Mastectomy

(Surgical Removal of the Breast)

This surgery is most commonly performed for cancer of the breast. Usually this affects women, but in rare instances can affect males as well.

Removing the breast is often not the first procedure in treating cancer of the breast. An excisional biopsy or even a needle biopsy may be performed prior to deciding on surgical removal of the breast.

A traditional mastectomy involves removing the entire breast along with the nipple as well as removing lymph nodes from the axilla or armpit.

An alternative to mastectomy for breast cancer in select patients involves removing only a quadrant of the breast, also called a lumpectomy, plus usually making a separate incision to remove lymph nodes, and then receiving radiation treatment to that breast.  There are some disease states where only the breast is removed, and lymph nodes remain intact.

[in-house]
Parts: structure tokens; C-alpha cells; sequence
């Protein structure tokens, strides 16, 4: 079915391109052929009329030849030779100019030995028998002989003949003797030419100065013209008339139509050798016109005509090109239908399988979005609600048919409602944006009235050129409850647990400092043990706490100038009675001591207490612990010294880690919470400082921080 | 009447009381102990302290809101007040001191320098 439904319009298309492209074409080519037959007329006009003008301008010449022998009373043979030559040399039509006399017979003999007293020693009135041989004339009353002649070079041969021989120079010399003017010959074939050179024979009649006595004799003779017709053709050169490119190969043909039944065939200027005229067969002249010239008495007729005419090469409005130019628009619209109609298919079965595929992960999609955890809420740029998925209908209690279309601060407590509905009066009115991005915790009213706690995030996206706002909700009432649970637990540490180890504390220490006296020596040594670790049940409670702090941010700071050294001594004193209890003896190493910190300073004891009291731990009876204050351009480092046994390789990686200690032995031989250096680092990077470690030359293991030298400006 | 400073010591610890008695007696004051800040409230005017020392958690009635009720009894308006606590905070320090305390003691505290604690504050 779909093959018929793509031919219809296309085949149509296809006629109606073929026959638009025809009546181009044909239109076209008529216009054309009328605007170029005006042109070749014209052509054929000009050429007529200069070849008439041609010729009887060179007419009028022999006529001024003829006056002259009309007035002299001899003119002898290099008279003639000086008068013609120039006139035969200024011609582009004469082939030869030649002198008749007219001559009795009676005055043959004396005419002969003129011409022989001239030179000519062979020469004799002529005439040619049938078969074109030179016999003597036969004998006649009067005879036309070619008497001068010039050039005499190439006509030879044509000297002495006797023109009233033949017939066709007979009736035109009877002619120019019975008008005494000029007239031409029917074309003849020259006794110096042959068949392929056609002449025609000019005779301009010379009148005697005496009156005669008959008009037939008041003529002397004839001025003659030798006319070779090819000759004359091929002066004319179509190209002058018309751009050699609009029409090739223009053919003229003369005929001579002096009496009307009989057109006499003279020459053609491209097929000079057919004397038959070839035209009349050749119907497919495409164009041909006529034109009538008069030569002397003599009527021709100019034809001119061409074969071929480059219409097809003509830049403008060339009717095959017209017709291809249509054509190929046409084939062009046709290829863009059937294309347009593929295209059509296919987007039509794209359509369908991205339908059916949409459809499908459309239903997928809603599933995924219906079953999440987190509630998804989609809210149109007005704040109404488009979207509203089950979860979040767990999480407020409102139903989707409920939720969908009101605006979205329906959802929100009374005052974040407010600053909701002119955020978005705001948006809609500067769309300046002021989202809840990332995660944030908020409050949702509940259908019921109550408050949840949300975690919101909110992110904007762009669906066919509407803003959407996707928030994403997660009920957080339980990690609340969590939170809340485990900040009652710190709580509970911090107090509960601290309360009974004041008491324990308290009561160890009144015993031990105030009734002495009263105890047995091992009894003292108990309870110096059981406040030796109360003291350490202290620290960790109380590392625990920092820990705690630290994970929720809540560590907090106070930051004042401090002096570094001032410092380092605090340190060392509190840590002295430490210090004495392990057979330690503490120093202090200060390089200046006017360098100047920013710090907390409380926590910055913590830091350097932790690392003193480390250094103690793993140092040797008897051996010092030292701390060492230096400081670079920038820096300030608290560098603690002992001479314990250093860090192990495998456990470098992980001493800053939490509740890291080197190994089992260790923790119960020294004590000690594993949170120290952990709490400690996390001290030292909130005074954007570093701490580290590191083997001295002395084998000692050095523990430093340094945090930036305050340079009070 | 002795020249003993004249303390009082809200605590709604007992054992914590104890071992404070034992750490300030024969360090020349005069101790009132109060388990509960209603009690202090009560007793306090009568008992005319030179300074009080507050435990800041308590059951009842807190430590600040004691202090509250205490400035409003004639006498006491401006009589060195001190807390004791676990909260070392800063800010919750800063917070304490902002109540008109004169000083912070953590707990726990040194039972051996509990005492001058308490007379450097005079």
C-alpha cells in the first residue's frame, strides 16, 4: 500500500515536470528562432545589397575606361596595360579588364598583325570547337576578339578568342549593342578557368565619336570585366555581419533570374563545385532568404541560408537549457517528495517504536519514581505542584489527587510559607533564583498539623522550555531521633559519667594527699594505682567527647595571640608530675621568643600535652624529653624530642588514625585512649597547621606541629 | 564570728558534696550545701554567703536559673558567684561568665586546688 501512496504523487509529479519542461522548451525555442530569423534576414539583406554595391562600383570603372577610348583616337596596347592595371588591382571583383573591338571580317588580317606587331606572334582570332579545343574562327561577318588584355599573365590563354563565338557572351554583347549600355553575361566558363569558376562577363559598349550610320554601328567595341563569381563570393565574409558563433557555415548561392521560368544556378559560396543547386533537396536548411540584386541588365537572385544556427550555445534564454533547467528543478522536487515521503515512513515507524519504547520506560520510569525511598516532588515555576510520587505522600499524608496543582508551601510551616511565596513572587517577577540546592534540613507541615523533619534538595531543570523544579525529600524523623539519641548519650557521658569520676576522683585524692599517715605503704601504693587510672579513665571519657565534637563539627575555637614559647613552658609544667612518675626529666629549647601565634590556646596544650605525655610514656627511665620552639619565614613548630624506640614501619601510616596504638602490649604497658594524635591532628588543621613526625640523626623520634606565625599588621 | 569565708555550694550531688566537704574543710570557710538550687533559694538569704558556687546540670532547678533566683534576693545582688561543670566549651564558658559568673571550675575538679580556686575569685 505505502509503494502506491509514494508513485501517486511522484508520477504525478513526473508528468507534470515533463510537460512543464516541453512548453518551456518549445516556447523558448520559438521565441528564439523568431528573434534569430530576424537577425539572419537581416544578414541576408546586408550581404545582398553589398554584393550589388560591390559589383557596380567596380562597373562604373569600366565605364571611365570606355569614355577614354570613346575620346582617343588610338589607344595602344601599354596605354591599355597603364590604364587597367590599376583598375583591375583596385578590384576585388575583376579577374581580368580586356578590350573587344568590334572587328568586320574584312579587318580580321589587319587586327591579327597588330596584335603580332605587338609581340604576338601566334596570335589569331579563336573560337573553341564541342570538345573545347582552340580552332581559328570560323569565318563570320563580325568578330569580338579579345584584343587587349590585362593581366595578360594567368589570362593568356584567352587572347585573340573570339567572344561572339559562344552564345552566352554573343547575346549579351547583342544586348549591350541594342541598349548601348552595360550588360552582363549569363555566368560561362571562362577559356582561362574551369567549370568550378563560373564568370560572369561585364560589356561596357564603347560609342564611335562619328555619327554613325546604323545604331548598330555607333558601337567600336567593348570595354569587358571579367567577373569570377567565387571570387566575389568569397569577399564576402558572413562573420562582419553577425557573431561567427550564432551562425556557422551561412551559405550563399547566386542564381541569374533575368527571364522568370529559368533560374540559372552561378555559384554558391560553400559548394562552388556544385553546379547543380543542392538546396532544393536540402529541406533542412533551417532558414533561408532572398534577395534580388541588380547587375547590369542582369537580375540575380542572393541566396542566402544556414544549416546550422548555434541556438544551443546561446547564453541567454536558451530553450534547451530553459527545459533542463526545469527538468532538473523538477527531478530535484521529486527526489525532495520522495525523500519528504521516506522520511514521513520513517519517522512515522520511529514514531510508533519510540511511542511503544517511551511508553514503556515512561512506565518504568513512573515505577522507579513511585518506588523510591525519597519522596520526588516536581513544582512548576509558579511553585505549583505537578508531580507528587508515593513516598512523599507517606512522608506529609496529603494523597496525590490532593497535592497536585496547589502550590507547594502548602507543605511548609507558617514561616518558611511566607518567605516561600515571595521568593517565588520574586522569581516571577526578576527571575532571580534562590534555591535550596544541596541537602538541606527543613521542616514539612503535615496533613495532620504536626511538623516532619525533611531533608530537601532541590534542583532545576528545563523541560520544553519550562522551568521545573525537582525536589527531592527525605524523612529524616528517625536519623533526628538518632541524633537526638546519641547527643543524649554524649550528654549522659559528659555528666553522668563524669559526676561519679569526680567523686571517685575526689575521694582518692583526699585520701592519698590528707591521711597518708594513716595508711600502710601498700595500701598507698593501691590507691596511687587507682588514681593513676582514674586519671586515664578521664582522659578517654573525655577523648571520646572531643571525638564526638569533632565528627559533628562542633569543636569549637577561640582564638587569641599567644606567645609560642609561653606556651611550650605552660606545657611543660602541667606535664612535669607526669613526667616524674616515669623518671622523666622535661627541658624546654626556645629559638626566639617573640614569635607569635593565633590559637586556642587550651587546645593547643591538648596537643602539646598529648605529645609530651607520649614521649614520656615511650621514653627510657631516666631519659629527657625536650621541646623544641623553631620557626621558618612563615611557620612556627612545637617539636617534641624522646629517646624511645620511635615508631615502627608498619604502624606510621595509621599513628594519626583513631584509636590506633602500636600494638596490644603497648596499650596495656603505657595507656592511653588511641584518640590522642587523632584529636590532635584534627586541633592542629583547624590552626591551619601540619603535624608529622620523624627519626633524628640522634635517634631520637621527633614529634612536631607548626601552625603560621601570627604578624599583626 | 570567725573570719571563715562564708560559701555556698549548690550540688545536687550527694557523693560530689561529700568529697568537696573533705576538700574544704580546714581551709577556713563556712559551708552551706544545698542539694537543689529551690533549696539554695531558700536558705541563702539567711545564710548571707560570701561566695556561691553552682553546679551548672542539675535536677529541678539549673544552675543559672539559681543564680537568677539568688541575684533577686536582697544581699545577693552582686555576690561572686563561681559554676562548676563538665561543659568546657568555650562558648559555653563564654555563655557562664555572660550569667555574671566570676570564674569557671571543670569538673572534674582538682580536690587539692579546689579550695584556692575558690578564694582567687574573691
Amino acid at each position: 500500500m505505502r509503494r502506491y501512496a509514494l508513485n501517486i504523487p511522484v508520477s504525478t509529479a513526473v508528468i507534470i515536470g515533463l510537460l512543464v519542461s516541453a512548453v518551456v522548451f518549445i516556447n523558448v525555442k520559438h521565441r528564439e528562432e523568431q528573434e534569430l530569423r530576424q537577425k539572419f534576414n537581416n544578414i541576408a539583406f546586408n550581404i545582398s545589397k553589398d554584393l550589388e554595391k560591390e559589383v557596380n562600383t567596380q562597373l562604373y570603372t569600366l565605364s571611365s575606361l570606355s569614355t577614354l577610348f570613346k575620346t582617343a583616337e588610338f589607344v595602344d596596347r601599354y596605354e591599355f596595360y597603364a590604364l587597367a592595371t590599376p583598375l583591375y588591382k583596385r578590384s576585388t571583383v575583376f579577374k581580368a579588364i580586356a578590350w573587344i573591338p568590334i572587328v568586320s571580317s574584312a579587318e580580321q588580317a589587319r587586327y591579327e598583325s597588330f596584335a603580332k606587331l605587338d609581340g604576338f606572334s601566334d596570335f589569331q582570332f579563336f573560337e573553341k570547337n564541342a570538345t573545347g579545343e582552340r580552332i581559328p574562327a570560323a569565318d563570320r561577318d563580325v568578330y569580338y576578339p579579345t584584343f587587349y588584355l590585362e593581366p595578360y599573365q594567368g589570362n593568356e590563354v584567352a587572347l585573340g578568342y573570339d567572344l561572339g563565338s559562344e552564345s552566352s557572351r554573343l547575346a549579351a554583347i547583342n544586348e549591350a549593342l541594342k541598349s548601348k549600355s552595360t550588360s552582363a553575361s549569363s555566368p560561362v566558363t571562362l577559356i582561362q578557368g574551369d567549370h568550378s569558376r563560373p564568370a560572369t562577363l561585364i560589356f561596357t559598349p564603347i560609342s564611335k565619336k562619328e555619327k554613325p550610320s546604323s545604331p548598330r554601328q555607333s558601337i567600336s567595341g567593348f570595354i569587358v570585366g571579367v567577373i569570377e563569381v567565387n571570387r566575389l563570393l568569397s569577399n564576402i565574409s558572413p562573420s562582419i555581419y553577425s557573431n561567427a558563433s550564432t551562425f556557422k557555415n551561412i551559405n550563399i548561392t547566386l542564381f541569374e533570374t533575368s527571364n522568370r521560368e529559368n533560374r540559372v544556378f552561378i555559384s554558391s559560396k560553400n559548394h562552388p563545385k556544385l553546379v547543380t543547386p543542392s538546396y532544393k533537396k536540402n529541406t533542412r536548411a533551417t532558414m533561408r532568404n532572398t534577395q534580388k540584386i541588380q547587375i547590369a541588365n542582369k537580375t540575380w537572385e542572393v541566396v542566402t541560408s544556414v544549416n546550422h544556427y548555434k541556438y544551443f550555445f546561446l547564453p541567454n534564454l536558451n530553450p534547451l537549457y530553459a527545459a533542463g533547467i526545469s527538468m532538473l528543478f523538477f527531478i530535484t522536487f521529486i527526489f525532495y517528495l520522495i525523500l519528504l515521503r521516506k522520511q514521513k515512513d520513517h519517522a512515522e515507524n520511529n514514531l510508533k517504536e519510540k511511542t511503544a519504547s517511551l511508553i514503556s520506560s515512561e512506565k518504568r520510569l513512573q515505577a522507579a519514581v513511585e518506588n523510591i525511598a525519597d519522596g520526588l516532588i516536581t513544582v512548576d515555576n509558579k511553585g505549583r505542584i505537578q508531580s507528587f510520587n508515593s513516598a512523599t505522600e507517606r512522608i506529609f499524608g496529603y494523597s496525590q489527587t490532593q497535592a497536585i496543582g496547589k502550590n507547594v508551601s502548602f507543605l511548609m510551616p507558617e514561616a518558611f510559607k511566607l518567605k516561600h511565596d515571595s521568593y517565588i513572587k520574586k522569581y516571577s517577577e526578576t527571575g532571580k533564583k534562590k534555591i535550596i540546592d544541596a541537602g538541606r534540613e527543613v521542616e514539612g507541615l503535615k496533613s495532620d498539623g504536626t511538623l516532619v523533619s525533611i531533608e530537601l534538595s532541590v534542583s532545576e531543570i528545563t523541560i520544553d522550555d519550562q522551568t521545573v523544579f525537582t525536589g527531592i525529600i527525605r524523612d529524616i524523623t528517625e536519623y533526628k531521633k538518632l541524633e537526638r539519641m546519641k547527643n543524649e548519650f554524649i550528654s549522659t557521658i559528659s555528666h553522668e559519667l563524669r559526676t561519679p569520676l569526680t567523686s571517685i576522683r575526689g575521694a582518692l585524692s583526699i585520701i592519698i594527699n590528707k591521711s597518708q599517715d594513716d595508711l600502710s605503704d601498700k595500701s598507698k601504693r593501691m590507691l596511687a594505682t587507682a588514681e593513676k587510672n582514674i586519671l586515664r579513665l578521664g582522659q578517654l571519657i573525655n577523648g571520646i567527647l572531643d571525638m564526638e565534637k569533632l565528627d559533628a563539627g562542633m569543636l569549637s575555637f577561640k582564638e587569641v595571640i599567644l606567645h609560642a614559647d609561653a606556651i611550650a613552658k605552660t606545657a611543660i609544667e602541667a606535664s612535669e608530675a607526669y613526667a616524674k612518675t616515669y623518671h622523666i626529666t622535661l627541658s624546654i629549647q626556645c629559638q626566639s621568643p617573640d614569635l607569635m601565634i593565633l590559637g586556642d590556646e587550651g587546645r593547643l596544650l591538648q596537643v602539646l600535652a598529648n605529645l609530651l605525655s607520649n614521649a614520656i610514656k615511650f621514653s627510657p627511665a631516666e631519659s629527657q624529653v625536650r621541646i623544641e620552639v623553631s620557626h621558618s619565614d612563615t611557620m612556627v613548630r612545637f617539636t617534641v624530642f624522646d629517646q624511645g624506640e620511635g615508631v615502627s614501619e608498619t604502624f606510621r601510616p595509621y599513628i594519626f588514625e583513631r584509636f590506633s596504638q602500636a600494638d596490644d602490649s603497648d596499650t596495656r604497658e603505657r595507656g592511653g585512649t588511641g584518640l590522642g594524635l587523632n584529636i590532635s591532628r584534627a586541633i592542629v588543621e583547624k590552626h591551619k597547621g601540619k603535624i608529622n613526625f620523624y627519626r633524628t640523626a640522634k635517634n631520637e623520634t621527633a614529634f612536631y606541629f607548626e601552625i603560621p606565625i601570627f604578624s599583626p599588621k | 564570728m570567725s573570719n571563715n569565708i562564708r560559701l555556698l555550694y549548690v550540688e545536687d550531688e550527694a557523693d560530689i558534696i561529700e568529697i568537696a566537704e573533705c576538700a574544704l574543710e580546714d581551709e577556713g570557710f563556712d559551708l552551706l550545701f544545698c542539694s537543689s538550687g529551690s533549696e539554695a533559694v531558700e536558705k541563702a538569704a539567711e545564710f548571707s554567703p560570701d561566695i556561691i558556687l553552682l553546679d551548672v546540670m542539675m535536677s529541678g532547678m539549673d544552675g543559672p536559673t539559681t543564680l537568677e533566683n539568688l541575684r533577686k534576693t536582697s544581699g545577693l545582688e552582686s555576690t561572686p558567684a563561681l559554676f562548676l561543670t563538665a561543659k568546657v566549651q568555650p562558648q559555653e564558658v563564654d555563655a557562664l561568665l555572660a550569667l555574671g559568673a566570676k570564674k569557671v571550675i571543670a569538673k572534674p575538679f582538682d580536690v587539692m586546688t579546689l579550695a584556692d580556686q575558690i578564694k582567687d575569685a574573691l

After surgery one to two drains are placed under the skin. These drains will usually be removed at the surgeon’s office within three to five days of the operation. Most patients stay overnight in the hospital and go home with the drains in place. Instructions for caring for the drains will be explained at discharge from the hospital. 

In certain cases after a mastectomy, a breast reconstruction can be performed. This can be done immediately or can be done in a delayed manner anywhere from months to years after the initial operation.

There are also external prosthetic breast devices that can utilized and prior to surgical treatment all these options will be discussed.